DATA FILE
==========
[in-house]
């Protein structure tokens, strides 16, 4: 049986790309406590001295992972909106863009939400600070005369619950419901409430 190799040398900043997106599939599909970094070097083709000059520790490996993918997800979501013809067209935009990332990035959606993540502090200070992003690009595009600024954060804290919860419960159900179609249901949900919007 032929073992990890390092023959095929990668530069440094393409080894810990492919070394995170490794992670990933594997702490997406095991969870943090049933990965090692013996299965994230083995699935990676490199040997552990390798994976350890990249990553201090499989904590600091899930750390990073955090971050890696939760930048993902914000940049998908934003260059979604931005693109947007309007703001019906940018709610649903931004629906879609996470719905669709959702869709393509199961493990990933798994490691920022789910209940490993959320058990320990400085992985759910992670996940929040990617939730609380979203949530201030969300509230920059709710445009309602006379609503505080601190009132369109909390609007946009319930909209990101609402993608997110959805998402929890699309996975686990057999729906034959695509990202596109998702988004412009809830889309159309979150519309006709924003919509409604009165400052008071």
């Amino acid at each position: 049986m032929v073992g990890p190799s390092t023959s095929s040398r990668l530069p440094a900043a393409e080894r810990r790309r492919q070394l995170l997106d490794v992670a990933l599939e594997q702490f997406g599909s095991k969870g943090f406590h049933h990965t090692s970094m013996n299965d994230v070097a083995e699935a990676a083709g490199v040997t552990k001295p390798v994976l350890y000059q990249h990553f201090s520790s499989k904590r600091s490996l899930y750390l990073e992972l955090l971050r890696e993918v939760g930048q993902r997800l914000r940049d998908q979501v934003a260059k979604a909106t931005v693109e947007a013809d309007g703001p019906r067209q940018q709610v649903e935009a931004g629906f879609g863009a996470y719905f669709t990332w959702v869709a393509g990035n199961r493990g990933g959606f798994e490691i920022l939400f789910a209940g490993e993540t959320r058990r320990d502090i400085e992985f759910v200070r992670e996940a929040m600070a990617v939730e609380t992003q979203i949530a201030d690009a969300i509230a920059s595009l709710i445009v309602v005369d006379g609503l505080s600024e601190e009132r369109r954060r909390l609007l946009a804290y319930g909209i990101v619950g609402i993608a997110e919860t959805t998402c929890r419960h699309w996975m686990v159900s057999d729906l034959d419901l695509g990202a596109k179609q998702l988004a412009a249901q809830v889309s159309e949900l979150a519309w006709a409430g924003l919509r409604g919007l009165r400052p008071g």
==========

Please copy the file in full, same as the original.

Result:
[in-house]
């Protein structure tokens, strides 16, 4: 049986790309406590001295992972909106863009939400600070005369619950419901409430 190799040398900043997106599939599909970094070097083709000059520790490996993918997800979501013809067209935009990332990035959606993540502090200070992003690009595009600024954060804290919860419960159900179609249901949900919007 032929073992990890390092023959095929990668530069440094393409080894810990492919070394995170490794992670990933594997702490997406095991969870943090049933990965090692013996299965994230083995699935990676490199040997552990390798994976350890990249990553201090499989904590600091899930750390990073955090971050890696939760930048993902914000940049998908934003260059979604931005693109947007309007703001019906940018709610649903931004629906879609996470719905669709959702869709393509199961493990990933798994490691920022789910209940490993959320058990320990400085992985759910992670996940929040990617939730609380979203949530201030969300509230920059709710445009309602006379609503505080601190009132369109909390609007946009319930909209990101609402993608997110959805998402929890699309996975686990057999729906034959695509990202596109998702988004412009809830889309159309979150519309006709924003919509409604009165400052008071």
């Amino acid at each position: 049986m032929v073992g990890p190799s390092t023959s095929s040398r990668l530069p440094a900043a393409e080894r810990r790309r492919q070394l995170l997106d490794v992670a990933l599939e594997q702490f997406g599909s095991k969870g943090f406590h049933h990965t090692s970094m013996n299965d994230v070097a083995e699935a990676a083709g490199v040997t552990k001295p390798v994976l350890y000059q990249h990553f201090s520790s499989k904590r600091s490996l899930y750390l990073e992972l955090l971050r890696e993918v939760g930048q993902r997800l914000r940049d998908q979501v934003a260059k979604a909106t931005v693109e947007a013809d309007g703001p019906r067209q940018q709610v649903e935009a931004g629906f879609g863009a996470y719905f669709t990332w959702v869709a393509g990035n199961r493990g990933g959606f798994e490691i920022l939400f789910a209940g490993e993540t959320r058990r320990d502090i400085e992985f759910v200070r992670e996940a929040m600070a990617v939730e609380t992003q979203i949530a201030d690009a969300i509230a920059s595009l709710i445009v309602v005369d006379g609503l505080s600024e601190e009132r369109r954060r909390l609007l946009a804290y319930g909209i990101v619950g609402i993608a997110e919860t959805t998402c929890r419960h699309w996975m686990v159900s057999d729906l034959d419901l695509g990202a596109k179609q998702l988004a412009a249901q809830v889309s159309e949900l979150a519309w006709a409430g924003l919509r409604g919007l009165r400052p008071g």